During the International AIDS Conference last week, protestors staged a “die-in” against Gilead Sciences—manufacturer of the HIV/AIDS medication Truvada—holding signs stating, Truvada Pricing is Murder, and_ Gilead: Greed Destroys Access to Care_, among many others. The protest was a very loud and very visible criticism of the pharmaceutical giant, particularly the difference that Truvada costs overseas and in the U.S.—$500 versus $11,000 respectively—as well the luxurious compensation of its CEO, John C. Martin.
This protest demonstrates two very important things. One, that AIDS activism is still very much alive, much to the fear of some; and two, that the InternationalAIDS Conference, its attendees, and its sponsors, have a very complicated relationship.
The IAC is a big moneymaker. Big, like twice the gross domestic product of some countries big. According to the International AIDS Society’s webpage, the 2014 conference is projected to generate a whopping $84 million dollars in revenue, suggesting that the revenue raised from 2012 is in the same ballpark, minus inflation. And a huge chunk of this revenue is generated from the conference’s sponsors, which serves as an invaluable source of visibility for companies and organizations, potentially reaching upwards of 30,000 captivated audience members for over six days (and don’t even get me started on the cost of bottled water at Washington Convention Centre).
This year, a number of pharmaceutical companies chose to sponsor the conference at the highest level, including: Abbott Virology, Merck, Gilead, and of course, Bristol Myers-Squibb, whose name was printed—double-sided no less—on all of the lanyards attached to every single conference badge at the cost of $28,000. But this sponsorship upset a number of conference attendees and making many of us wonder: how much of the IAC is dedicated to corporate revenue and branding, and how much of the IAC is dedicated to truly ending AIDS?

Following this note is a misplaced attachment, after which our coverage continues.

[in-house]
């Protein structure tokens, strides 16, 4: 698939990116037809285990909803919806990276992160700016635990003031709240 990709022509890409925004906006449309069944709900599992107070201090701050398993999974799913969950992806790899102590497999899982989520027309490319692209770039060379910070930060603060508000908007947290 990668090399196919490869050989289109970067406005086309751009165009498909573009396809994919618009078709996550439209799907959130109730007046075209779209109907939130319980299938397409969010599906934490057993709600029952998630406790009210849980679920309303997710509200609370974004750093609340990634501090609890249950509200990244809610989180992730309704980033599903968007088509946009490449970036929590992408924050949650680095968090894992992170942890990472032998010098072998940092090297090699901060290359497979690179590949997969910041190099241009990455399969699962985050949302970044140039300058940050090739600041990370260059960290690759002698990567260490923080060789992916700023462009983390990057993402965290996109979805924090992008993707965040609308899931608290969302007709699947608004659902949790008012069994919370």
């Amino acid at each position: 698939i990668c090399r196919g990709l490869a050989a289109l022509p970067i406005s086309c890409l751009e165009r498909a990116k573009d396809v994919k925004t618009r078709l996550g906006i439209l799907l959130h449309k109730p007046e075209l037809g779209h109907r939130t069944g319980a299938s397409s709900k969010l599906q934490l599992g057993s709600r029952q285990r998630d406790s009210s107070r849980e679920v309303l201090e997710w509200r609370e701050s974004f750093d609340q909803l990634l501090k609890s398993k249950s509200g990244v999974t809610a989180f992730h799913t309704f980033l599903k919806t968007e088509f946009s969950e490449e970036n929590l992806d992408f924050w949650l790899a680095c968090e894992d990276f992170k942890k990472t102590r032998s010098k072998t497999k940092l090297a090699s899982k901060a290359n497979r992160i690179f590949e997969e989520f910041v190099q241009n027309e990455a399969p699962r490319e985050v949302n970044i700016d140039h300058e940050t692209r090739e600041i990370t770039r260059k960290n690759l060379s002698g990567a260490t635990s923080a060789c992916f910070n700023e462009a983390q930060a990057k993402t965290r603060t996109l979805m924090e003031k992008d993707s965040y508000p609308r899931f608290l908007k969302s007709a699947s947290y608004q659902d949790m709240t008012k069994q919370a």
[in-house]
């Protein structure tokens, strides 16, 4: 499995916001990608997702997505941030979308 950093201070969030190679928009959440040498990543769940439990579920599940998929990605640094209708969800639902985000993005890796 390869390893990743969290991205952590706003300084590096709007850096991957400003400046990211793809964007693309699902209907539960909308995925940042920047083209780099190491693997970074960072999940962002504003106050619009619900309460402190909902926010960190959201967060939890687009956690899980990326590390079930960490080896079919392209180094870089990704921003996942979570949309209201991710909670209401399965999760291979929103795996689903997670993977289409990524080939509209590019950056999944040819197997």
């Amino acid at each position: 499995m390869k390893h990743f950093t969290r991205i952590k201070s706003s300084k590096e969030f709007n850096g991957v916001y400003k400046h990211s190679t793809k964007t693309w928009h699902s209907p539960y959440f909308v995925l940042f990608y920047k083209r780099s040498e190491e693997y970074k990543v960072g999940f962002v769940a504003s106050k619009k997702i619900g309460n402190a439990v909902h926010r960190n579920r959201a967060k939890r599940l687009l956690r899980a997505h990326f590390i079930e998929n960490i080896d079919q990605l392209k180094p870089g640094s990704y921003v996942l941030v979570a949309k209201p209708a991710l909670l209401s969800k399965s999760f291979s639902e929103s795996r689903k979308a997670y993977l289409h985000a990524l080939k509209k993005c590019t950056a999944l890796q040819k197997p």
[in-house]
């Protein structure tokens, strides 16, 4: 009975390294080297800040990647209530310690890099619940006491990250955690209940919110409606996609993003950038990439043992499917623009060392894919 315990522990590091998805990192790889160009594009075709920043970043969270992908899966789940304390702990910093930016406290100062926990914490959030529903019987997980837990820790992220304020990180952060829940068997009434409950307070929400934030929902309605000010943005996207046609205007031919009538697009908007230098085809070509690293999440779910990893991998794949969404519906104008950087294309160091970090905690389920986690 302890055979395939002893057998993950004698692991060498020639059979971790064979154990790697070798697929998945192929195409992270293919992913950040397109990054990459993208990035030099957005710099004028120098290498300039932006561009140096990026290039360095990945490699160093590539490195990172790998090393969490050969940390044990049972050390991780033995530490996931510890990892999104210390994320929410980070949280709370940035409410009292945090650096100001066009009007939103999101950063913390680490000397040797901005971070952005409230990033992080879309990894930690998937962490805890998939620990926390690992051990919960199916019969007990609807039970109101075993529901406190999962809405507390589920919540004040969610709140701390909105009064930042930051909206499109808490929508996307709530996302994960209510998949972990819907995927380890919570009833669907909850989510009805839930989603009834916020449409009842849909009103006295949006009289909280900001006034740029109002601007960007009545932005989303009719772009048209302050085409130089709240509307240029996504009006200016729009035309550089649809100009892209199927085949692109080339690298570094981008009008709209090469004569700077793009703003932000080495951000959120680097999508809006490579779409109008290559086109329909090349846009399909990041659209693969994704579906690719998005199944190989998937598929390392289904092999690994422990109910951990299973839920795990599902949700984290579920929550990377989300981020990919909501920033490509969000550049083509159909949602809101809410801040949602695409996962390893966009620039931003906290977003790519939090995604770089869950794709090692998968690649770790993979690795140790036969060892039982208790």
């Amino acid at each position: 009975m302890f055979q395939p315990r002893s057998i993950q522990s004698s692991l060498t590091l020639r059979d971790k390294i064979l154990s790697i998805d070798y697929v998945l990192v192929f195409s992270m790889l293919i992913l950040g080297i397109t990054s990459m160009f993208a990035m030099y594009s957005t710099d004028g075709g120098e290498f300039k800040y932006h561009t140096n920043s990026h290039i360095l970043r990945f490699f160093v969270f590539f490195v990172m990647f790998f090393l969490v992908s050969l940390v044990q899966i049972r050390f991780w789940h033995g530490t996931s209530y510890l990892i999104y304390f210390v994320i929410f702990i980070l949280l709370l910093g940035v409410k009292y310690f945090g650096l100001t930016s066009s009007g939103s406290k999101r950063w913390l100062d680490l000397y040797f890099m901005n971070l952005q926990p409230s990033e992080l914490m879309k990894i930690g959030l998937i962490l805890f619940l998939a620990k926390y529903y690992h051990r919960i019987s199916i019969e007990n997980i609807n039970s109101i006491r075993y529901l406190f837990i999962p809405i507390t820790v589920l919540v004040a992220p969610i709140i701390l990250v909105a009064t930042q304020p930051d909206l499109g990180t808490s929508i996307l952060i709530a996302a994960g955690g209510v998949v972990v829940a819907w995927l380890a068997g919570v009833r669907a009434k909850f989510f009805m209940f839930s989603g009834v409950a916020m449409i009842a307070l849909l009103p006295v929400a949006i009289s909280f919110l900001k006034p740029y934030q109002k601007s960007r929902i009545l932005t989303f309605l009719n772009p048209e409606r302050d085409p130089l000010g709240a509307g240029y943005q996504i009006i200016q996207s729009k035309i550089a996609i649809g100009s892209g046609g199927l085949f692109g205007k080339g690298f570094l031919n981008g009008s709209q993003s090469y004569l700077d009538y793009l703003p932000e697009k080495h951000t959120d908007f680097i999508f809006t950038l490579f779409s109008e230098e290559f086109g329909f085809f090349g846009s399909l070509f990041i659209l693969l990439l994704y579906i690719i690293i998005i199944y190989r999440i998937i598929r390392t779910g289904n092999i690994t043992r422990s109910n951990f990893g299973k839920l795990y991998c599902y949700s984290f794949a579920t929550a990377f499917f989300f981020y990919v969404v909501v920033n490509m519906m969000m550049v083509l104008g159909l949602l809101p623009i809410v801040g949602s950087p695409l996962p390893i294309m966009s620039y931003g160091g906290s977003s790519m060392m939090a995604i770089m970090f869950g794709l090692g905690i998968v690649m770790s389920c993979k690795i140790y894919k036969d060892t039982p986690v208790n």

Highly visible, the volunteers help in all areas of the conference (e.g., session rooms, media centre, speaker centre, etc) and provide delegates with assistance throughout the conference (e.g., registration area, traffic flow, entrance control, general assistance, etc.). The name and logo of the sponsor will be featured on volunteers’ t-shirts, ensuring a wide exposure for the sponsor.
If you’re a marketer, you might think that Chevron’s decision to plaster their logo on 2,000 yellow t-shirts was a hell of a win for the company, or that having “Bristol Myers-Squibb” printed on conference lanyards was a smooth move.
But you know what, aside from myself, I have yet to see or hear of another writercriticizing or even commenting on the branded lanyards or the other mind-boggling areas that were for sale at the IAC. Is it because of all of the Marxism I had to read as an undergrad? Maybe. Or maybe it’s because no one noticed and that this brand placement didn’t have its intended affect.
So I have some words of advice for Chevron, Merck, and Bristol Myers-Squibb. Want some good brand recognition or logo placement? Instead of dropping $14,000 on t-shirts, help fund a study about the rates of transmission among MSM in Haiti. Or instead of spending nearly $30,000 on having your name on a conference lanyard, how about paving the way for an open dialogue between U.S. pharmaceutical companies and those on the ADAP waiting list and the concrete steps each side can take in order to move the production of generic med manufacturing in the U.S.
Will some folks bristle at big oil and big pharma sponsoring these studies? Absolutely. But will people actually take notice and start talking about, Hey, did you hear what #Chevron sponsored the other day? Absolutely.
It’s your call, Chevron, Merck, and Bristol Myers-Squibb. Dazzle us in 2014.